CALEA, the Commission on Accreditation for Law Enforcement Agencies, is the ‘gold standard in public safety’ and gave the UCPD its first accreditation award in 2014. There are 47 CALEA-accredited departments in Illinois, only nine are larger than the UCPD’s 110-officer force.
An agency earns accreditation when CALEA’s assessors determine that it has complied with their list of standards. An initial assessment costs $11,400 and the annual fee is $4000. The standards are often open-ended, usually calling on an agency to include a “written directive” for a certain topic rather than specifying what directive should be written.
Some are even optional (e.g. CALEA Standard 54.1.1, authorizing release of information).
A reassessment for the UCPD, which occurs every four years and costs $5,400, took place last year. Afterwards, the Department received its second certificate of advanced accreditation. Shaw, whose job it is to make sure agencies stay on top of their compliance, began overseeing the UCPD in 2014 and has never “received any phone calls or complaints regarding the agency.”
Perhaps, this is because the UCPD’s Professional Standards Officer is Commander Ernie Knight, the chair of the Illinois Police Accreditation Coalition. “I know that he’s on top of things for the agency,” Shaw states with assurance. “Commander Knight and I talk probably once a month.”
But when asked—half a month out—whether he has brought up in conversation the first officer-involved shooting the Department has experienced since 1983, Shaw replies, “I have not.”
To be fair, Shaw planned to talk to Knight about the matter at a meeting the next day, but more than two weeks out from the shooting, he admits, “To tell you the truth, I just saw a blurb about it over the weekend.”
While the UCPD won’t face CALEA assessment on their compliance during this incident until 2021, Knight and Shaw were both so equally certain that compliance had been followed that they hadn’t found a reason to contact one another.
But before we can determine for ourselves whether the officer was in compliance, we must determine whether Thomas was a “passive resistor,” an “active resistor,” or an “assailant” according to UCPD’s predefined categories. If Thomas had been passively resisting arrest, then non-lethal force would have been preferable even though General Order 108.4 states “there is no requirement to consider or utilize lesser force options.”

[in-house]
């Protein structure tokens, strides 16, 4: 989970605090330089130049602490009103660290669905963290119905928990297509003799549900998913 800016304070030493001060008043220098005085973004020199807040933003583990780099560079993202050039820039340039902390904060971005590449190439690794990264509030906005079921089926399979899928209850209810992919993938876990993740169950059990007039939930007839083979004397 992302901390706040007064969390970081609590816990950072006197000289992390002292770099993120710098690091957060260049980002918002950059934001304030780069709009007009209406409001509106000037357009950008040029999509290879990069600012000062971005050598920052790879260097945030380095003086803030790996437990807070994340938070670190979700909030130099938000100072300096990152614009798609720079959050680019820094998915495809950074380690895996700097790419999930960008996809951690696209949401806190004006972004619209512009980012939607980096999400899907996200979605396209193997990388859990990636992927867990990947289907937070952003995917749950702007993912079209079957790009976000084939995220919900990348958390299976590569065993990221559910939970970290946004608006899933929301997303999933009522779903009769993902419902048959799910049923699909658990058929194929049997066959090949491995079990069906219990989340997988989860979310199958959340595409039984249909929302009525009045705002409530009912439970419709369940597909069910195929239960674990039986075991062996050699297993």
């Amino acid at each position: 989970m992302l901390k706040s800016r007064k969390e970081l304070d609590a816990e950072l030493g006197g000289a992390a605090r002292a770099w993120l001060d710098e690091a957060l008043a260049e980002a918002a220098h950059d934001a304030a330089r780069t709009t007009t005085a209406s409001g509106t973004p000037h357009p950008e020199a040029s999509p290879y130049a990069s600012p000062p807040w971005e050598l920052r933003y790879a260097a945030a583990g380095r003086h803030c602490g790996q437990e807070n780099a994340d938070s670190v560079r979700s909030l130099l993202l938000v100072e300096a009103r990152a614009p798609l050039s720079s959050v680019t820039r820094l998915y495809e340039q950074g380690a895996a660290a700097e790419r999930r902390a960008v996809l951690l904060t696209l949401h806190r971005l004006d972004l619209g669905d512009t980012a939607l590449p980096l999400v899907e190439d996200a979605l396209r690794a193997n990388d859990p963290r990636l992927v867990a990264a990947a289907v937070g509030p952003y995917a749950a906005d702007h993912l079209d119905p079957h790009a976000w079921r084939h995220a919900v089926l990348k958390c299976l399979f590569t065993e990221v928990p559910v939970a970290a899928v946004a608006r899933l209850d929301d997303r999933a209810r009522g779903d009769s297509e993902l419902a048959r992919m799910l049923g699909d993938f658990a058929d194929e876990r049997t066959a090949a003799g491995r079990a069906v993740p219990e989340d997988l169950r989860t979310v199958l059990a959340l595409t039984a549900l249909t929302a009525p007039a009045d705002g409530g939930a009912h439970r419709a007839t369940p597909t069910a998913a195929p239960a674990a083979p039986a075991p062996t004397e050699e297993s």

According to UCPD’s written directives, a passive resistor is “a person who fails to comply (non-movement) with verbal or other direction.” Officers are instructed to utilize holding techniques, pain compliance techniques, or oleoresin capsicum spray to subdue the subject.
An active resistor is defined as “a person whose actions attempt to create distance between them and the officer’s reach. This type of resistance may include evasive movement of the arm, flailing arms, and/or full flight by running.” A stun gun or oleoresin capsicum spray are the primary methods.
An assailant is “a subject whose actions are aggressively offensive with or without weapons. This type of assailant is one who places an officer in reasonable apprehension of receiving a battery.” Officers are instructed to punch, kick, or use a baton to apprehend such an individual.
Of these three types, Thomas’s condition would place him in the third category. However, because the officers believed his actions may have caused “death or great bodily harm to another” human being, he became something more dangerous than a simple assailant and the officers then became authorized to use deadly force.
General Order 108.6 Deadly Force is reproduced below in part:
- An officer is justified in using force likely to cause death or great bodily harm only when he or she reasonably believes that such force is necessary:
- To prevent death or great bodily harm to the officer or another person, or:
- To prevent an arrest from being defeated by resistance or escape and the person to be arrested:
- has committed or has attempted a forcible felony which involves the infliction or threatened infliction of great bodily harm or;